The excitement I felt when William Morrow became Agatha Christie‘s publisher still hasn’t faded, and it’s wonderful to see her books in classrooms from middle school through college. For younger students, the motivation to solve the mystery becomes a lesson in the importance of deep reading as they learn to read like detectives. You’ll find teaching resources… Continue reading Female Detectives in the Classroom
by Cathy Maxwell When I was a child, I was encouraged to read anything that struck my fancy. If it intrigued me, the adult mentors in my life considered it a good book. Pirates, starships, alien creatures, time travel, historicals, dramas, and comedies—they told me to have at it and I did. In fact,… Continue reading Don’t Judge My Genre
Ilona Andrews‘s spot-on BRIEF ANALYSIS OF ALPHAHOLE TROPE IN ROMANTIC FICTION was published in February, but we’ve just discovered it. Love the charts.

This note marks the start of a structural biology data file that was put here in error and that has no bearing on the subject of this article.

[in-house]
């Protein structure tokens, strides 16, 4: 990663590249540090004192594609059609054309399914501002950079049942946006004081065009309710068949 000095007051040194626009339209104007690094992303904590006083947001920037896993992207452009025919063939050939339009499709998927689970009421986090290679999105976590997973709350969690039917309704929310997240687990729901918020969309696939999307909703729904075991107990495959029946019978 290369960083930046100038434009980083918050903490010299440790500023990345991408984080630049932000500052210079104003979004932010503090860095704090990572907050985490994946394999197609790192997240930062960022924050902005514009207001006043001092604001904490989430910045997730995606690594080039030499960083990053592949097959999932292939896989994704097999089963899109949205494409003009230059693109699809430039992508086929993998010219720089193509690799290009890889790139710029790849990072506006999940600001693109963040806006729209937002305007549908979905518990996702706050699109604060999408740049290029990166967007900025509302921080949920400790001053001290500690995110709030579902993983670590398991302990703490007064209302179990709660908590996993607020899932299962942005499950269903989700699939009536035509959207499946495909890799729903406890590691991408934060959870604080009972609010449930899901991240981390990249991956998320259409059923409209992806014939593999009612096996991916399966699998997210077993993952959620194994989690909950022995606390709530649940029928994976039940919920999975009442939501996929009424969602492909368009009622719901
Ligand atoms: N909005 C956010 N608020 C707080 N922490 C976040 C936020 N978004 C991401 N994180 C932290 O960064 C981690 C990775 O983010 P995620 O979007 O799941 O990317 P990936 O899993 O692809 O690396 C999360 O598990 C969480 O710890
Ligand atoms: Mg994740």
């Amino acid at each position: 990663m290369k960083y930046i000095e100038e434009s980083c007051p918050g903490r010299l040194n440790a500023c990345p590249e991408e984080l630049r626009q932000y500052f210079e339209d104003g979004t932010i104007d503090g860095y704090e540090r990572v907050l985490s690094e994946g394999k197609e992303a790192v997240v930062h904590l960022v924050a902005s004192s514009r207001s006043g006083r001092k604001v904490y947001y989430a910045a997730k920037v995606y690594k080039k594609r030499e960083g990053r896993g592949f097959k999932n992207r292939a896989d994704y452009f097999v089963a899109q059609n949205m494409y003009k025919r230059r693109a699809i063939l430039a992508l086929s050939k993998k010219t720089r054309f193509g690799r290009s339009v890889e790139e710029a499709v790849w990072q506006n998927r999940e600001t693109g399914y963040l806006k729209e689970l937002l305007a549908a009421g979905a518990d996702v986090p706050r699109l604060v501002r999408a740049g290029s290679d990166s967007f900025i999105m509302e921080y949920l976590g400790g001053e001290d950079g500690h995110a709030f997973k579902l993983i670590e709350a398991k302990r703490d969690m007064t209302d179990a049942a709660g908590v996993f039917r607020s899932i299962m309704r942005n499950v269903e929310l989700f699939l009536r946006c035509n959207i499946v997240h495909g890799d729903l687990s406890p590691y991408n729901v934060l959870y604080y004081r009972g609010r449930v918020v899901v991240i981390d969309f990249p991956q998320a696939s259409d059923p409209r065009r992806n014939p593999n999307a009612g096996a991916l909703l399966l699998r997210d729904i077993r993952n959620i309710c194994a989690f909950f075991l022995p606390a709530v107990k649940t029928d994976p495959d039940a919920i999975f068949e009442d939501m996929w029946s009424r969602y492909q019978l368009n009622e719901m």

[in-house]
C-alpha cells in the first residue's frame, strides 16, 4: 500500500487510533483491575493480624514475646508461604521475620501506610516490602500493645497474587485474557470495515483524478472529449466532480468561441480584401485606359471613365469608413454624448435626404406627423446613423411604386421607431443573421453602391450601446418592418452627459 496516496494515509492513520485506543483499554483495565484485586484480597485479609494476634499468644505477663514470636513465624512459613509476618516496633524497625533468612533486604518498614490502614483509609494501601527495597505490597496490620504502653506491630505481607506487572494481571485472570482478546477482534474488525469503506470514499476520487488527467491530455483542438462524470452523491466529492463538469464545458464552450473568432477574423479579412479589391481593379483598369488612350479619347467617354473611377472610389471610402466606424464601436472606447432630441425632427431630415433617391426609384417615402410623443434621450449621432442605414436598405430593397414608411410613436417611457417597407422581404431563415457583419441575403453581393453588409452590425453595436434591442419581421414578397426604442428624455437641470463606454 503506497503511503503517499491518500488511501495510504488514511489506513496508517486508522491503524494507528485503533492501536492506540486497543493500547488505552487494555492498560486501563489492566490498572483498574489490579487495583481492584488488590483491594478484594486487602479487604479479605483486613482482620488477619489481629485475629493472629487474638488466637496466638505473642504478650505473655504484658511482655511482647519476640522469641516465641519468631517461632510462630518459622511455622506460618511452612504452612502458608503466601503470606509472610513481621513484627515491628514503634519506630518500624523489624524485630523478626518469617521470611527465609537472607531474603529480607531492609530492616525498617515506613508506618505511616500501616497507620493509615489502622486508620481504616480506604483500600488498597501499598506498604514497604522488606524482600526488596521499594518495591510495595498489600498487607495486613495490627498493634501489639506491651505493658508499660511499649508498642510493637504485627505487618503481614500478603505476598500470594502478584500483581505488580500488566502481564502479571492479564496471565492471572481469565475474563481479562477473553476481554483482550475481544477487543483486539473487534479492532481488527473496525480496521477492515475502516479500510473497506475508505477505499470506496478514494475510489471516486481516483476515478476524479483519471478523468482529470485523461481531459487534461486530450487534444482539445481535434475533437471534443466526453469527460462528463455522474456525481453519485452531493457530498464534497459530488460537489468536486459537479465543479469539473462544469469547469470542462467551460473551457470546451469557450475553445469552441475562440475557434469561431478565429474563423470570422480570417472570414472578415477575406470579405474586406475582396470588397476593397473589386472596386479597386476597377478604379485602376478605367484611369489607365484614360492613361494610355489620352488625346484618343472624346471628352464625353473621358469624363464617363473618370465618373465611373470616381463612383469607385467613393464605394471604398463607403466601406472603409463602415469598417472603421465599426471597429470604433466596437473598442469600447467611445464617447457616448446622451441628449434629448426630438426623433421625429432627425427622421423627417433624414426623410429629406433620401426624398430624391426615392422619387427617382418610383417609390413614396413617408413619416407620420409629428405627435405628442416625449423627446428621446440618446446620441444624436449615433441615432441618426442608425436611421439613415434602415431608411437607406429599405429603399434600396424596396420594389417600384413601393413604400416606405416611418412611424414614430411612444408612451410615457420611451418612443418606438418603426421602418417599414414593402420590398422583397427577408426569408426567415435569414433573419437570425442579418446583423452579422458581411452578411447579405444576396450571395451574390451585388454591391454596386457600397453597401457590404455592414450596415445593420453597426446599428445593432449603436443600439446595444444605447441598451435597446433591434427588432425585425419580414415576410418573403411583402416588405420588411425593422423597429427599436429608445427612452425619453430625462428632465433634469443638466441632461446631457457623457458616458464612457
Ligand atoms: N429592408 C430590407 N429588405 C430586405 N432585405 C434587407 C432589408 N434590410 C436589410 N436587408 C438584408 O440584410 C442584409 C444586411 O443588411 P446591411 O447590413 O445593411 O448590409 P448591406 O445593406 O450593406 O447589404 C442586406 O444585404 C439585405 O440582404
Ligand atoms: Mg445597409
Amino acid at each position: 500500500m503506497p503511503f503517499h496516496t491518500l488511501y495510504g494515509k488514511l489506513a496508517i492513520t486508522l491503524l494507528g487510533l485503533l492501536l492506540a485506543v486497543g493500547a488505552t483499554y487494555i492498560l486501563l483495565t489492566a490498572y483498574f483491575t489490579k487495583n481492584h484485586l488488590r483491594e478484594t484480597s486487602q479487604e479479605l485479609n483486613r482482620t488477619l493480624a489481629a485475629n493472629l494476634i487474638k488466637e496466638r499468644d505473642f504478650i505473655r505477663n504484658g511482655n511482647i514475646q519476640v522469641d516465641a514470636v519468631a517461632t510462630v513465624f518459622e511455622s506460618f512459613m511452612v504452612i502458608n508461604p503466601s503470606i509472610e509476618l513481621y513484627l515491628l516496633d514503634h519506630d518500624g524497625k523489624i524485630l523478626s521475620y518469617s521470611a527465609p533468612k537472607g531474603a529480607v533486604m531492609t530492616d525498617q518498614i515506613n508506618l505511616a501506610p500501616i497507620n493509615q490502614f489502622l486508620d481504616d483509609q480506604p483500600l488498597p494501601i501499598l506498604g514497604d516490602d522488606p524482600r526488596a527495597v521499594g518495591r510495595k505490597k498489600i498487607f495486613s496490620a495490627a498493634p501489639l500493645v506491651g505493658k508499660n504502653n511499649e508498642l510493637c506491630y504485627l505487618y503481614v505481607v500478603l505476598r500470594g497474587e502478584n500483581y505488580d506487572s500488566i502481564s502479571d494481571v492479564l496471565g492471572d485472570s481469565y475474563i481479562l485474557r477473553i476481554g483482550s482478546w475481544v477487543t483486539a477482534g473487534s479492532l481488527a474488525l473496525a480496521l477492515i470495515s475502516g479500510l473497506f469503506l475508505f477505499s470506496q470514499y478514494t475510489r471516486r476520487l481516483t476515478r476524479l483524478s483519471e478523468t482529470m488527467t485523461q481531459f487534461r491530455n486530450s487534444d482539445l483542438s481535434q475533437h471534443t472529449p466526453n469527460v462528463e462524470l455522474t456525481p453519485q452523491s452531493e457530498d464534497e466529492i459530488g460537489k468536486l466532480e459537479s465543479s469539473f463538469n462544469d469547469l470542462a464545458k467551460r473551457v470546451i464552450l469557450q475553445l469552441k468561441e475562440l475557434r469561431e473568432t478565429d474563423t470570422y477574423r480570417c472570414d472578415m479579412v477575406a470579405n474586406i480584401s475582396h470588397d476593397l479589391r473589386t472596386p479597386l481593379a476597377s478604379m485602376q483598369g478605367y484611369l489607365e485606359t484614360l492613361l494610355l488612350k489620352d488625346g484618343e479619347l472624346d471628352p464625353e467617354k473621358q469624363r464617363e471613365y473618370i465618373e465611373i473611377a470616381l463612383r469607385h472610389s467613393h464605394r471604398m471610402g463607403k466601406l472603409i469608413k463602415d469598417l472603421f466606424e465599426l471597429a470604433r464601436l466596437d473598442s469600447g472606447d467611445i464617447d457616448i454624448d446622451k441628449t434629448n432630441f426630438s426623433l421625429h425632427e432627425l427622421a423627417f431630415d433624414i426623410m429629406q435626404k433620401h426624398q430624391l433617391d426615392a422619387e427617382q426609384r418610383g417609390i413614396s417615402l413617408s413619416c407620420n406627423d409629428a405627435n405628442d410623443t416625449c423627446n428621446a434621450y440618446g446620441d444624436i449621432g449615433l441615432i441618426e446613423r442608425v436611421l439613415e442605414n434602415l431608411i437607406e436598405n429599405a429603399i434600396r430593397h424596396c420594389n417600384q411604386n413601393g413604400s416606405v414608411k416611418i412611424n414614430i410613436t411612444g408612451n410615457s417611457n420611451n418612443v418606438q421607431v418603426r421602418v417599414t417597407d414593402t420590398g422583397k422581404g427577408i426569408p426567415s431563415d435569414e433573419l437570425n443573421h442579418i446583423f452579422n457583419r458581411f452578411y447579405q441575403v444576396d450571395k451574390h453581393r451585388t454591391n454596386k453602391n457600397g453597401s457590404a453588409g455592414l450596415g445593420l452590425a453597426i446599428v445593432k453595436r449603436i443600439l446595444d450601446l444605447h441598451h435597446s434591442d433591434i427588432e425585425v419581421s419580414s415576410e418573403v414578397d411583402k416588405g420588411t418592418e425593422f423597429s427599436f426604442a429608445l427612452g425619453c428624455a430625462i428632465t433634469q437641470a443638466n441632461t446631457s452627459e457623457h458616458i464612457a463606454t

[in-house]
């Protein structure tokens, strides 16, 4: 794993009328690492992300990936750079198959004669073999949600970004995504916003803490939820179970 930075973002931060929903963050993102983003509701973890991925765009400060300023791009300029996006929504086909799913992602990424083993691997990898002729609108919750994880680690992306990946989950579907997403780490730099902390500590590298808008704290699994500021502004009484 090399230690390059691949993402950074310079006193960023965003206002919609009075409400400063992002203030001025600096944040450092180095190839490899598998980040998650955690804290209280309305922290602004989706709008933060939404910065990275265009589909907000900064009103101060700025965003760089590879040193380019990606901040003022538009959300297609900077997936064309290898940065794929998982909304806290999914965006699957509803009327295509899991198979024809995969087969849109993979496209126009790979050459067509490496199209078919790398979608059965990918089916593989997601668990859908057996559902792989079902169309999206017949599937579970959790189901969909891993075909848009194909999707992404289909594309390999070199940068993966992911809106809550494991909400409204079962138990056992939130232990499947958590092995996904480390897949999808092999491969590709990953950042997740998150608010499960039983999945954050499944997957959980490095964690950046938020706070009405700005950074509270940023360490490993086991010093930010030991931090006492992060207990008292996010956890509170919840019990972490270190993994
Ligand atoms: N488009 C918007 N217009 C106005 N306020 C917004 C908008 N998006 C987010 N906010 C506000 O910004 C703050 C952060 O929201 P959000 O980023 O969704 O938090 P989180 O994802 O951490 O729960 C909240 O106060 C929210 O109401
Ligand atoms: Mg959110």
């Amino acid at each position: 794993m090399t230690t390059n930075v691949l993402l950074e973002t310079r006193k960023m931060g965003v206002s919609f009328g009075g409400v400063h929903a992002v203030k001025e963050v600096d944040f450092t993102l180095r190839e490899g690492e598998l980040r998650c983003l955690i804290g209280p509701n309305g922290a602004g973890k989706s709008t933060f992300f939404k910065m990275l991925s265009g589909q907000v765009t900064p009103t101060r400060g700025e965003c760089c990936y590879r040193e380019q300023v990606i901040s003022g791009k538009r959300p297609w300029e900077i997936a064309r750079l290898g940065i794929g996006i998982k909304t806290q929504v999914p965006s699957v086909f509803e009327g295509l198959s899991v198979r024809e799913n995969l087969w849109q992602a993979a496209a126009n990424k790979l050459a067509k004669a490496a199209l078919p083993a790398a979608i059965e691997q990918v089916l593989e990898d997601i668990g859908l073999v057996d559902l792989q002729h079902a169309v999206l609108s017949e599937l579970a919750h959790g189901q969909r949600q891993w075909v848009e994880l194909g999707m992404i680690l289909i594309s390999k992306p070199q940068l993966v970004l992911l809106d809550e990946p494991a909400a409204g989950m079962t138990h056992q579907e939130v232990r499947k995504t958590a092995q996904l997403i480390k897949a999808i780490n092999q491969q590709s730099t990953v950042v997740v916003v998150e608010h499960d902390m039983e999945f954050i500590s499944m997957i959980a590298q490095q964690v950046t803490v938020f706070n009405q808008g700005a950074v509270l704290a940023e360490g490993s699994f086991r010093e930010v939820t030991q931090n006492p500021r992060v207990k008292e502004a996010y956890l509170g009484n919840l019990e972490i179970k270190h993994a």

by Beverly Jenkins When I began my career in 1994 with Avon’s publication of Night Song, academics paid very little attention to romance as a genre. The stories penned were often viewed as not worth the paper they were printed upon and the readers were given even shorter shrift. Now, twenty years later, my historicals… Continue reading Why should you assign popular fiction to your students?
by Megan Frampton The best books in the romance genre provide the most satisfying ending, the “Happy Ever After” first developed in fairy tales and expanded upon in romance novels. The Happy Ever After (or HEA for short) in romance novels is a given, but what’s not always there is great writing, distinct characters, and… Continue reading Romance Classics
by Sarah MacLean Forty years ago, the modern romance genre began with the publication of Kathleen Woodiwiss’s The Flame & the Flower. While she certainly stood on the shoulders of Georgette Heyer and the Brontë sisters and Jane Austen, Woodiwiss changed publishing forever with a single, simple, high-concept idea: What if she wrote an adventure… Continue reading What Romance Teaches Us About Being Heroines
Did you know about this study guide by Paul Brians of Washington State University-Pullman for Ursula LeGuin’s The Dispossessed? Professor Brians’s guide to The Handmaid’s Tale is terrific, too.